I'm about half way through reading Kyriacos C. Markides' The Mountain of Silence: A Search for Orthodox Spirituality, and have become so frustrated by it that I'm wondering whether to continue. The book is made up essentially of conversations between Dr Markides, a professor of sociology at the University of Maine with a long-standing interest in what can only be called New Age spirituality, and a "Fr Maximos," who is in fact a thinly disguised Fr Athanasios, now Metropolitan of Lismassol in the Church of Cyprus.
In his Prolegomena, Dr Markides speaks of his journey from agnosticism, to transcendental meditation, to interest in the lay mystics and healers of Cyprus. Having heard of Mt Athos for the first time, he felt himself "ready for an adventure within the mystical, experiential traditional of organized Christianity that survived in a few ancient monasteries unknown to the West and to mainstream Christianity" (5), a "Christian equivalent of Tibet" (6). Herein lies the book's false premise: namely, that there is a specifically "Athonite mystical spirituality" at all. Granted, Mt Athos has an incomparably rich spiritual tradition and is a place of extraordinary holiness; it is not my intention to deny this one bit. As any Athonite monk would insist, however, there is nothing essential present on Mt Athos that can not be found in any Orthodox church where the Eucharist is offered, and nothing inherent in their "spirituality" that can not be found in any other part of the Church, however humble. The spiritual life that the Athonite monks practice, far from having survived in a few forgotten monasteries, is in fact the very heart of mainstream Orthodox Christianity, even if many of its members fail to live up to this standard. Again, this is not to deny that the Holy Mountain has a tremendous spiritual heritage from which we can all profit. My point is, following St Irenaeus of Lyons, that any "esoteric" Christianity is inherently gnostic and therefore heretical. The full wealth of the Church's spiritual treasures are open to all who have entered it.
St Gregory of Nyssa's words on the Holy Land could equally well apply to the Holy Mountain:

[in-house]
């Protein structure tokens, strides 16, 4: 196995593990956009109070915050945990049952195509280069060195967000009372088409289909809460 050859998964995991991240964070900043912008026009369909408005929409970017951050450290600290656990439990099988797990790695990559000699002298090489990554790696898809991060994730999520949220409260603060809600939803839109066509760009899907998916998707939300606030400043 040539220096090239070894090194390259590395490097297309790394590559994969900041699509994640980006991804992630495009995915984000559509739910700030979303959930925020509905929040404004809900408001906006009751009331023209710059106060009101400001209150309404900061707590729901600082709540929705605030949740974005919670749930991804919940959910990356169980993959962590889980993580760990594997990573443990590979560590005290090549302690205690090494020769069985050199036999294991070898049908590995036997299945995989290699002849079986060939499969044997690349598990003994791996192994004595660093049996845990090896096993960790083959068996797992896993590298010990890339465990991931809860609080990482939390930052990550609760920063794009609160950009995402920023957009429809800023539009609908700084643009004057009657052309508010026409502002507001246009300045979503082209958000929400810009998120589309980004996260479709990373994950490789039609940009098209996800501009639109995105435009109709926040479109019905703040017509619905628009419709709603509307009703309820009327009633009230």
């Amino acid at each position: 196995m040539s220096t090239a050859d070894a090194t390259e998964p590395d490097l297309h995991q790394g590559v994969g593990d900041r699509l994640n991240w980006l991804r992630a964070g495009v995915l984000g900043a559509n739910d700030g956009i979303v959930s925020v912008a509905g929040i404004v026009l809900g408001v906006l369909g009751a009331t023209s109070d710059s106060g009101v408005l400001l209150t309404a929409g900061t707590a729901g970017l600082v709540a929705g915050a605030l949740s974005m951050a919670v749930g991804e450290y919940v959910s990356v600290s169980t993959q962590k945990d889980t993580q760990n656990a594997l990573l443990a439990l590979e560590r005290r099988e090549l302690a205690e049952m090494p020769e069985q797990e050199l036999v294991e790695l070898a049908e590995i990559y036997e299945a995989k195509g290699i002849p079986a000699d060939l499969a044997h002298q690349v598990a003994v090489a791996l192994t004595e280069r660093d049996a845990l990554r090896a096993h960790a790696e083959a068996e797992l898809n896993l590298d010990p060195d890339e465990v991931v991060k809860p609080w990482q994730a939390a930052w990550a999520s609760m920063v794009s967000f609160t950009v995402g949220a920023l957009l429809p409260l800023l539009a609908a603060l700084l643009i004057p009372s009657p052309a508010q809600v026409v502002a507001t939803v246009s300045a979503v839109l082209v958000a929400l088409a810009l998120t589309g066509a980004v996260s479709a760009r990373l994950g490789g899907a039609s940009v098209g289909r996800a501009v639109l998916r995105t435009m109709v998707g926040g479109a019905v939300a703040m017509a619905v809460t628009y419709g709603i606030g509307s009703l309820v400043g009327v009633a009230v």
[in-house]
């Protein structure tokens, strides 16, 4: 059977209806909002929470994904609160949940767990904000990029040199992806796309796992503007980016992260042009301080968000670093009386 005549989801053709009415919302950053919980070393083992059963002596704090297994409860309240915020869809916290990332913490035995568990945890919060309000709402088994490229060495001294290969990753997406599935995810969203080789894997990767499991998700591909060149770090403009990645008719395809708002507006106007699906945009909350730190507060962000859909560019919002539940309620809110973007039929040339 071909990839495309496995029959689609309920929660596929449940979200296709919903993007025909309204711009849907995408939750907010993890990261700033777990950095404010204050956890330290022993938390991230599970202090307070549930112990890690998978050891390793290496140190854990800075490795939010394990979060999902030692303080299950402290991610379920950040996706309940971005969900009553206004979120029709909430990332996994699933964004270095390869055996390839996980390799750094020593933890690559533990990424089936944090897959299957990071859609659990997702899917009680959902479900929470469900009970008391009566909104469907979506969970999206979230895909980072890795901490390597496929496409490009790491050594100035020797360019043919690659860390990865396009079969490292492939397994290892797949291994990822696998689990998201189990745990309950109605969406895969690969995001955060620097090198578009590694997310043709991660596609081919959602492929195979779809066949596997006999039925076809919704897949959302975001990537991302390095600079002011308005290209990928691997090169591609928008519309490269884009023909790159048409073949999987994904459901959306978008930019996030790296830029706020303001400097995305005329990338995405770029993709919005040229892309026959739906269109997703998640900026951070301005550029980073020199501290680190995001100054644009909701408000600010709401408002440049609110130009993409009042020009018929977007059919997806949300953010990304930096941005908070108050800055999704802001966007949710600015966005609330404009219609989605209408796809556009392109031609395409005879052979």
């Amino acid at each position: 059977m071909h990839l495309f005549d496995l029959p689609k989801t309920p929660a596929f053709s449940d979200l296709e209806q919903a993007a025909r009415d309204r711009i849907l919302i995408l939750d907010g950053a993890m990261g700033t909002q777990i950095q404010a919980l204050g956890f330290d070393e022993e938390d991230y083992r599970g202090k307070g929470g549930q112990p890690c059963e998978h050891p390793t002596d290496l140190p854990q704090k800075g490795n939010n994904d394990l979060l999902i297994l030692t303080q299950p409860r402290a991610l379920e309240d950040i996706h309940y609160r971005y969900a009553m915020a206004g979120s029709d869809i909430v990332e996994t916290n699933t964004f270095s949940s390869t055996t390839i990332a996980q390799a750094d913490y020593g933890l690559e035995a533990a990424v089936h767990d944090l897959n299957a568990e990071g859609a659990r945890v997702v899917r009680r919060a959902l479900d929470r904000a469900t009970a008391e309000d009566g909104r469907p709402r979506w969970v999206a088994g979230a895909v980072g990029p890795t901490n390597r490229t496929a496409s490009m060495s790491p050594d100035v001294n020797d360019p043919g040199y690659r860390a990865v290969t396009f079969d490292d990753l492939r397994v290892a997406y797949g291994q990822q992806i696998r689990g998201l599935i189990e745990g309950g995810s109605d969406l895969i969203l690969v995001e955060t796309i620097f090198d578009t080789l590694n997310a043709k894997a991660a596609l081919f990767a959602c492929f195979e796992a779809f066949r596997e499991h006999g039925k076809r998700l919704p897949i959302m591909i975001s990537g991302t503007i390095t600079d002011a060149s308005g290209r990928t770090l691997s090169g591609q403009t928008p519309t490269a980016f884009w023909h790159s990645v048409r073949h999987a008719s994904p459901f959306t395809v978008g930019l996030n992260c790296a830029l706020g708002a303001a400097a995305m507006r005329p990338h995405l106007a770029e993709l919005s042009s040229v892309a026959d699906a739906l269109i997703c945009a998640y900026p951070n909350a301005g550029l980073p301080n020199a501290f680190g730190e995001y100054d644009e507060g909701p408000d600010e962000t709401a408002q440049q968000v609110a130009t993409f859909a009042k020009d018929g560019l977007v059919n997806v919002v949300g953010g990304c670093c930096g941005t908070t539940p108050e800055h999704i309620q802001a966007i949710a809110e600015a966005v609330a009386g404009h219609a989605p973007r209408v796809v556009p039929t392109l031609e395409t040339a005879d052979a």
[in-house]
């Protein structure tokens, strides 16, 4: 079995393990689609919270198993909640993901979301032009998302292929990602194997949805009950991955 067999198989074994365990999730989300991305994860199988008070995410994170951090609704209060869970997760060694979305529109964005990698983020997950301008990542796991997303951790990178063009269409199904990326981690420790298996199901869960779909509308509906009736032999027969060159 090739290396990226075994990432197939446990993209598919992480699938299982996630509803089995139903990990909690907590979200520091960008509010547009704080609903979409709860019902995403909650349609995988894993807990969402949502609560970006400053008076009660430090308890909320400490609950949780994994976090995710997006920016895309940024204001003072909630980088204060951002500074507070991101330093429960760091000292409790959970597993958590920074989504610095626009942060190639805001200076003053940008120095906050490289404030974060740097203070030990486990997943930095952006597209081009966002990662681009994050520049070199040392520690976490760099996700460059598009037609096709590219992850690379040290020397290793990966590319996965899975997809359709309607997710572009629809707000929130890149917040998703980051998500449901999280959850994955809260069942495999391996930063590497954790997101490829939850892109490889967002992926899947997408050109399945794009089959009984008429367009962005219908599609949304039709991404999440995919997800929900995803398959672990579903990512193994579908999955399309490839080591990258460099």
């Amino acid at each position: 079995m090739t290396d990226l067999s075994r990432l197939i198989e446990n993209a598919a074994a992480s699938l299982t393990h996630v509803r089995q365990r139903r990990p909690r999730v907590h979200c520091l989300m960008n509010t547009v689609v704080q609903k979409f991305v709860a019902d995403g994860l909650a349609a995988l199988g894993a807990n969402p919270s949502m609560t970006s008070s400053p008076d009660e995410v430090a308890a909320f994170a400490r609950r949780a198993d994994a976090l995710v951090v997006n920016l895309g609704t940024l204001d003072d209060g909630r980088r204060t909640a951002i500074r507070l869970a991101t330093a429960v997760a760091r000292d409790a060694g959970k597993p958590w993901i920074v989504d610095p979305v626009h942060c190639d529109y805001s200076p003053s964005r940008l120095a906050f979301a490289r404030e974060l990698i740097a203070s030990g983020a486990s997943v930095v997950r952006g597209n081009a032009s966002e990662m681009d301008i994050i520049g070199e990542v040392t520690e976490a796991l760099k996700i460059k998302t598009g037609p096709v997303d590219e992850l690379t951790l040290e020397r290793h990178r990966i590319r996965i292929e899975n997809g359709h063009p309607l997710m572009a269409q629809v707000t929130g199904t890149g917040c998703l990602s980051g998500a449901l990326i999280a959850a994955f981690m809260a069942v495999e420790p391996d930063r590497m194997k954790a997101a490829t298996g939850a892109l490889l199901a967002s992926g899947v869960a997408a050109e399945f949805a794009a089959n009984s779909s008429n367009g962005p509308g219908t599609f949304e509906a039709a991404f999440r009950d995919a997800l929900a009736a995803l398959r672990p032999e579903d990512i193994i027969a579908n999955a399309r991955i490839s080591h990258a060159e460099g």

We confessed that the Christ Who was manifested is very God, as much before as after our sojourn at Jerusalem; our faith in Him was not increased afterwards any more than it was diminished. Before we saw Bethlehem we knew His being made man by means of the Virgin; before we saw His Grave we believed in His Resurrection from the dead; apart from seeing the Mount of Olives, we confessed that His Ascension into heaven was real. We derived only thus much of profit from our travelling thither, namely that we came to know by being able to compare them, that our own places are far holier than those abroad. Wherefore, O ye who fear the Lord, praise Him in the places where ye now are. Change of place does not effect any drawing nearer unto God, but wherever thou mayest be, God will come to thee, if the chambers of thy soul be found of such a sort that He can dwell in thee and walk in thee. But if thou keepest thine inner man full of wicked thoughts, even if thou wast on Golgotha, even if thou wast on the Mount of Olives, even if thou stoodest on the memorial-rock of the Resurrection, thou wilt be as far away from receiving Christ into thyself, as one who has not even begun to confess Him. Therefore, my beloved friend, counsel the brethren to be absent from the body to go to our Lord, rather than to be absent from Cappadocia to go to Palestine; and if any one should adduce the command spoken by our Lord to His disciples that they should not quit Jerusalem, let him be made to understand its true meaning. Inasmuch as the gift and the distribution of the Holy Spirit had not yet passed upon the Apostles, our Lord commanded them to remain in the same place, until they should have been endued with power from on high. Now, if that which happened at the beginning, when the Holy Spirit was dispensing each of His gifts under the appearance of a flame, continued until now, it would be right for all to remain in that place where that dispensing took place; but if the Spirit “bloweth” where He “listeth,” those, too, who have become believers here are made partakers of that gift; and that according to the proportion of their faith, not in consequence of their pilgrimage to Jerusalem.To add a word from personal experience, when I was a graduate student I attended a tiny little church in the storefront of an old building in a bad neighborhood of a large city. The services were entirely in Church Slavonic, the priest had a speech impediment that made nearly everything he said difficult to comprehend, and not more than two or three old babushki showed up for Vigils. Nonetheless, I came to appreciate that there was just as much holiness in that humble little Bethlehem of a church as anything I had encountered in my travels through the churches and monasteries of the Holy Land, Greece, Russia, and Romania. So, simply put, there's no such thing as a specifically Athonite mystical spirituality that can't be found anywhere else in the Orthodox Church. It's telling that the author never speaks of the Church, only of the Ecclesia, which he defines thusly: "The sum total of the practices, methods, sacred texts, and testimony of saints and their teachings on how to know God. In includes the organizational structure of the Church" (emphasis mine). This is true in so far as it goes, but for Dr Markides it is a way of acknowledging the truth within the Church without identifying the truth with the Church. The "mystical spirituality" of the Ecclesia is something more expansive than the Church itself.